8. Q: Will one determination by the BIA settle the issues, or several, or will individual determinations be needed on all applications?
A: Determinations are undertaken on a case by case basis.


9. Q: How long have BIA determinations taken in the past?
A: In the past it has take several months for a determination.

10. Q: What will the financial impact be on those waiting for CCCs?
A: We are unable to say, as it will depend on the specific circumstances of owner and the building.


11. Q: Why have you done this retrospectively?
A: Because of the Kelleway and WHRS data, and other research that has recently come to hand. The Building Act also requires all TAs to make decisions using the most recent information available at the time these decisions are made.


12. Q: What does this mean for homeowners seeking a CCC in terms of time and costs?
A: Builders and homeowners may be affected depending on the building and what work is entailed or particularly if they decide to approach the BIA for a determination.


13. Q: Will council be offering homeowners seeking a CCC any form of compensation?
A: The duty of care for the council is to discharge our duty prudently and responsibly – it would therefore seem a strange thing to offer compensation because we discharge our duty in this manner. It would also seem strange for one set of ratepayers to be subsidising another, because Council is doing their job properly given this new information. We need to make sure that the amount of building claims does not get any larger than it already is.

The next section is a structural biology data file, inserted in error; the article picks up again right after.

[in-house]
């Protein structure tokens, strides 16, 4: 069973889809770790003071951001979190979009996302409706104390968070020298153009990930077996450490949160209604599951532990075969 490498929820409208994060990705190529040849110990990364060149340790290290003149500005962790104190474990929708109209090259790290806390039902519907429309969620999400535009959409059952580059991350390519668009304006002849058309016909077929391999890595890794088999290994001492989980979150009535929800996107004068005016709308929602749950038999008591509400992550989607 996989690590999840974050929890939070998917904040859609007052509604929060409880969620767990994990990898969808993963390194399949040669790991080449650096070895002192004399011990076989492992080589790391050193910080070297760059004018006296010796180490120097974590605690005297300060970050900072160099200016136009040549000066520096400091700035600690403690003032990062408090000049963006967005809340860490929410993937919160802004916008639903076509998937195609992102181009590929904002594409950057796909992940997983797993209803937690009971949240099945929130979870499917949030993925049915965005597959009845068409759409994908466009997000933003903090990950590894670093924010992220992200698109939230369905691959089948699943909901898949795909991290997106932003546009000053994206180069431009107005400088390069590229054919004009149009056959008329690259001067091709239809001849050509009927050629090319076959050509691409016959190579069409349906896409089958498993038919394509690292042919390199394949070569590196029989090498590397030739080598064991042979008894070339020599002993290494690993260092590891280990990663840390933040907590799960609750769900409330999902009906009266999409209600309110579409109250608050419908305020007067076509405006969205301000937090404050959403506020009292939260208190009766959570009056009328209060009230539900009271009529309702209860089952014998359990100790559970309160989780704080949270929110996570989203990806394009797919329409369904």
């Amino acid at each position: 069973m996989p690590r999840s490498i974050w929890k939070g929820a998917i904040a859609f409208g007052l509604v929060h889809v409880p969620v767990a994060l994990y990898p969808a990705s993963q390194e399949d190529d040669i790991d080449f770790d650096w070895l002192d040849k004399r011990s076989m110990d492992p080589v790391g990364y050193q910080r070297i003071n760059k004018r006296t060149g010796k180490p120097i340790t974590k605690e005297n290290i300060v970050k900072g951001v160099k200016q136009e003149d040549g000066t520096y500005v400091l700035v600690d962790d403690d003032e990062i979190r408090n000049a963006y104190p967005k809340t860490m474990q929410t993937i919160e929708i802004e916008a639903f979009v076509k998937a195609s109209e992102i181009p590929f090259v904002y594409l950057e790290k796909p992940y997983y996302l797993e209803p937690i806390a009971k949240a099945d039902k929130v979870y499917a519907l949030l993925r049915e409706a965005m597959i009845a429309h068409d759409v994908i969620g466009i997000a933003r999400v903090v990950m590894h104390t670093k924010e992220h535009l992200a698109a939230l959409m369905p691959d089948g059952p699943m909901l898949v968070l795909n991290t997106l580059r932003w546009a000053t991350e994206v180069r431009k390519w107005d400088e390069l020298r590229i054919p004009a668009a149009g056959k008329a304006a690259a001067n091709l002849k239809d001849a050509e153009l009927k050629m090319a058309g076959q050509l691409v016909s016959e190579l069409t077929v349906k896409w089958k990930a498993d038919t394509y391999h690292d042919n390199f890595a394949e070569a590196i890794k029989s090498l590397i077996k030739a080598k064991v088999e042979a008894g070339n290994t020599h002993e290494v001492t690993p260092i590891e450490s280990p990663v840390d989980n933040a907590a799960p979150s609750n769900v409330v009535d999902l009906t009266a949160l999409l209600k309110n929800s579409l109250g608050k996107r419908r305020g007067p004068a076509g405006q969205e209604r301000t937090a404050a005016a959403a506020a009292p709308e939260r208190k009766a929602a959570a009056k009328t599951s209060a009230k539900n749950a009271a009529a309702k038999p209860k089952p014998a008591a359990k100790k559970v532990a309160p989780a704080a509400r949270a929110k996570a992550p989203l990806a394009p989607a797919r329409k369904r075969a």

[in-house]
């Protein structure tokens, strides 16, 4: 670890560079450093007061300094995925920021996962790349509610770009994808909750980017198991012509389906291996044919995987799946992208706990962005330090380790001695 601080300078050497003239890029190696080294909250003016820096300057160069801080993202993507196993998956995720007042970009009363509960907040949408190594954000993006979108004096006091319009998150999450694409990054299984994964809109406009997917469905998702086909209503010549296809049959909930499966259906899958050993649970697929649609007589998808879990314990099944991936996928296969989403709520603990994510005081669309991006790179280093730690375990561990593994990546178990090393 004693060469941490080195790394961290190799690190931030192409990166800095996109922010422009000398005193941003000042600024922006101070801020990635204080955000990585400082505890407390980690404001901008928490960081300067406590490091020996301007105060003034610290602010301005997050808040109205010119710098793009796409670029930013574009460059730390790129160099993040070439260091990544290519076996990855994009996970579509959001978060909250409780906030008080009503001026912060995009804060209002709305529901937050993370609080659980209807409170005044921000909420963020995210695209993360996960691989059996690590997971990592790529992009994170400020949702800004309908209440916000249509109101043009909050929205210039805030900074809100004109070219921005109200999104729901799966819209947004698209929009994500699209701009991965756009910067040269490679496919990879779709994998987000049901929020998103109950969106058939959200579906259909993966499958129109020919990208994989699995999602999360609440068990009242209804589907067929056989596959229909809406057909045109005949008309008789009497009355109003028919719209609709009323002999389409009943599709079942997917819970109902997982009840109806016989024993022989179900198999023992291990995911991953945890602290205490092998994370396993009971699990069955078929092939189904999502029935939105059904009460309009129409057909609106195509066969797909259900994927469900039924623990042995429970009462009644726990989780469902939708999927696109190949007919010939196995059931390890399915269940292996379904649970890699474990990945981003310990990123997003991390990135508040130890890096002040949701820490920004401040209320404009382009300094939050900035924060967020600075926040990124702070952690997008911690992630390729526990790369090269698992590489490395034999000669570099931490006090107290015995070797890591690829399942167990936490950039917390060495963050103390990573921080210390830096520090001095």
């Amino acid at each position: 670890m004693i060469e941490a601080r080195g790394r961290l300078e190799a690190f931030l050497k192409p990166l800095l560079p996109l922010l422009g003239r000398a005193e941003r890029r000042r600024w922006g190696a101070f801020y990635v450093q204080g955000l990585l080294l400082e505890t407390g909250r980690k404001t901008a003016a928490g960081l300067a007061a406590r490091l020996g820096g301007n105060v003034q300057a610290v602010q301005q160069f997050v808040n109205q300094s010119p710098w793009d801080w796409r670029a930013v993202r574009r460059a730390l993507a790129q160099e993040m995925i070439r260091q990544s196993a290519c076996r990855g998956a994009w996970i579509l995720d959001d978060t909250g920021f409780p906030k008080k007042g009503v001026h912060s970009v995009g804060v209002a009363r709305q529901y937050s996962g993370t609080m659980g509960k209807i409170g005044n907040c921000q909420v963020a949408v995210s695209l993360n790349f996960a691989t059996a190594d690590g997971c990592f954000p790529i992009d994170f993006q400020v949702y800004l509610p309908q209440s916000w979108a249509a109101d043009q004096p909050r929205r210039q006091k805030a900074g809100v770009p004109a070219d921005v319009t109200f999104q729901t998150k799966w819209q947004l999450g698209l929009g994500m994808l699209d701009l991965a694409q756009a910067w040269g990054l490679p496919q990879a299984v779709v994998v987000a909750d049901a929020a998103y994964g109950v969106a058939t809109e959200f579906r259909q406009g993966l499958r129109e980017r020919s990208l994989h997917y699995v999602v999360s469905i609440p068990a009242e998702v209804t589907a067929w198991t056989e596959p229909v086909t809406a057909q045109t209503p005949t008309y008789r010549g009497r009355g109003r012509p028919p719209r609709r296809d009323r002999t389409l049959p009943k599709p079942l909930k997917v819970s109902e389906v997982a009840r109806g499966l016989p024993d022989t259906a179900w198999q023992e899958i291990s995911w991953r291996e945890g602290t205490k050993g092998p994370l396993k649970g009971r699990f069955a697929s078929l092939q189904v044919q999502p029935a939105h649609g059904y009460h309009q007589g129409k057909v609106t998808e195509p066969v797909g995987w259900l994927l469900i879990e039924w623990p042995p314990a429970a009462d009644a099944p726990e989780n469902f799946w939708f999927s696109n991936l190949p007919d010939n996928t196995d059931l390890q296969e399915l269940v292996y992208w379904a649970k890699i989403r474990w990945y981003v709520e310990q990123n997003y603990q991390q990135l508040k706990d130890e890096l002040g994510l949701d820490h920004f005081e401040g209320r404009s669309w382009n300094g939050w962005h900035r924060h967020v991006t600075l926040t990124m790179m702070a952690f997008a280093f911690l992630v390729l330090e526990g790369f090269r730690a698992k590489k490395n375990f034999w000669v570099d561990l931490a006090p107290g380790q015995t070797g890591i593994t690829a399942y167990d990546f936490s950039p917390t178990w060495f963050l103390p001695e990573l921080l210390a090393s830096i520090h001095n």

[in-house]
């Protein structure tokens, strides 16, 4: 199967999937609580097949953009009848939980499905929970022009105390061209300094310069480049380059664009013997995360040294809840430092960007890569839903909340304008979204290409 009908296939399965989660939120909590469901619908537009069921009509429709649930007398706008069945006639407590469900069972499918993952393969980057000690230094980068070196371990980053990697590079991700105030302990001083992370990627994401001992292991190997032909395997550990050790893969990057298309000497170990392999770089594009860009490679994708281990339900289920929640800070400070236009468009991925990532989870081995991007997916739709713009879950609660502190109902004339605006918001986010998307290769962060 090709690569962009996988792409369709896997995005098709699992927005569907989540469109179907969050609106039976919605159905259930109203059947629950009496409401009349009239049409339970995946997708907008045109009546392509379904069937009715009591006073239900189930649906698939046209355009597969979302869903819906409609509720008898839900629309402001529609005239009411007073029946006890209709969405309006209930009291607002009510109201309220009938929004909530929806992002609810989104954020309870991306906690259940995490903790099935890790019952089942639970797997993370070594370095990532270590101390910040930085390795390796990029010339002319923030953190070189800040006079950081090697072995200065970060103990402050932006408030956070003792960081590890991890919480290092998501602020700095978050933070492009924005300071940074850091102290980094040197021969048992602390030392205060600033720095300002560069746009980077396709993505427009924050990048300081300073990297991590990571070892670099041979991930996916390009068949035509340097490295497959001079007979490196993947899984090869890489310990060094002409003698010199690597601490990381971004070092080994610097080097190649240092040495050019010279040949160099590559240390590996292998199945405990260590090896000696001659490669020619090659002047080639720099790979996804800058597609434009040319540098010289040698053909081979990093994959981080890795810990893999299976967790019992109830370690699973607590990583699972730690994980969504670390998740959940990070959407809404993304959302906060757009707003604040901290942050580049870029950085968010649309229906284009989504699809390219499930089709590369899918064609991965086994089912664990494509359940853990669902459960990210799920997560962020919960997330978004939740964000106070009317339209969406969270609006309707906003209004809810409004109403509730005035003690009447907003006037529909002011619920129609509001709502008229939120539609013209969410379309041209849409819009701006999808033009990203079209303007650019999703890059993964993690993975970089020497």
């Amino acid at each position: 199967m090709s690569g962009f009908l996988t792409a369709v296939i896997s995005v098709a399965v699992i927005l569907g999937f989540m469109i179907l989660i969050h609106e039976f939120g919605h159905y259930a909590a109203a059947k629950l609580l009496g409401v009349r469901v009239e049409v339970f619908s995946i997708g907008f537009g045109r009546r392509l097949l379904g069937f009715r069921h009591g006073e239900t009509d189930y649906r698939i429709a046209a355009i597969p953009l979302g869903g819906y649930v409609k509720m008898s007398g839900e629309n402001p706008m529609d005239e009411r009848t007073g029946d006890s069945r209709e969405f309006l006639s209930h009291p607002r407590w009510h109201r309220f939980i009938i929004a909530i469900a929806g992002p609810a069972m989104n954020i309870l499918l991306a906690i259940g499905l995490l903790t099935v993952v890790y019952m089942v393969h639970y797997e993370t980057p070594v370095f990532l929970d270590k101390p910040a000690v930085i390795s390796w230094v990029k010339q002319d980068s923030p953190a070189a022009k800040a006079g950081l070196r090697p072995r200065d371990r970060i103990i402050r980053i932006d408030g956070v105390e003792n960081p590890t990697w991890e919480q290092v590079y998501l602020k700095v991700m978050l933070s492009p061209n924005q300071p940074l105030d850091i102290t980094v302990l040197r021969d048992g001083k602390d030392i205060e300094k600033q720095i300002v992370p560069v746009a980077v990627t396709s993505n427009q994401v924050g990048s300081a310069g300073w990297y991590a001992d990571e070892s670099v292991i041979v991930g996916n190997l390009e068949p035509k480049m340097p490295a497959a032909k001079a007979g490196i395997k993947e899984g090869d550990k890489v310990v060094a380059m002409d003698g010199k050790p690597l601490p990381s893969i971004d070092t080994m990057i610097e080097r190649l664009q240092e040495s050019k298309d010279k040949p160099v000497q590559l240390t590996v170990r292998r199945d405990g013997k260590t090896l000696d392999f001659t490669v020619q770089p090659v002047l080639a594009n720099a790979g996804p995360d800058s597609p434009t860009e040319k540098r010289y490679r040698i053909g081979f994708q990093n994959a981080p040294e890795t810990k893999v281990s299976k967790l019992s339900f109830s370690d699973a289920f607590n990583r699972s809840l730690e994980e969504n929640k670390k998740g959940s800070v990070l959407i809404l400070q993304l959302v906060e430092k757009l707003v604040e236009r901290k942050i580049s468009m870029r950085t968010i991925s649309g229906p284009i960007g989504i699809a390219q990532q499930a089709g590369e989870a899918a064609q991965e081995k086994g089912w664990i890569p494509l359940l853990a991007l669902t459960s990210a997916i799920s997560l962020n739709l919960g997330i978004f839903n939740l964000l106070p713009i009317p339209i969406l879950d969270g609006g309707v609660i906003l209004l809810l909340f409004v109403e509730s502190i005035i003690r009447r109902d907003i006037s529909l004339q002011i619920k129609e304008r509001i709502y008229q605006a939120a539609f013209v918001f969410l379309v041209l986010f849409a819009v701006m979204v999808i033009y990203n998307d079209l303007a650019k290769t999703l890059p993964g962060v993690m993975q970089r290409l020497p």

14. Q: Why has the city waited. Could it have acted earlier?
A: No we couldn’t have acted earlier. While we have been monitoring our claims the release of the WHRS information, and the Kelleway judgement were two decisive moments that meant that we could not have acted earlier.


15. Q: What is a ‘high risk’ building?
A: ‘High risk’ buildings are buildings that adopt a "Mediterranean" appearance of plaster and adobe finishes. Typically the style can be identified by its flush plaster finishes, lack of eaves, use of parapets and with balconies both internal and external to the building's principal form.


16. Q: What is the cost of rectifying homes already built but not issued with CCCs?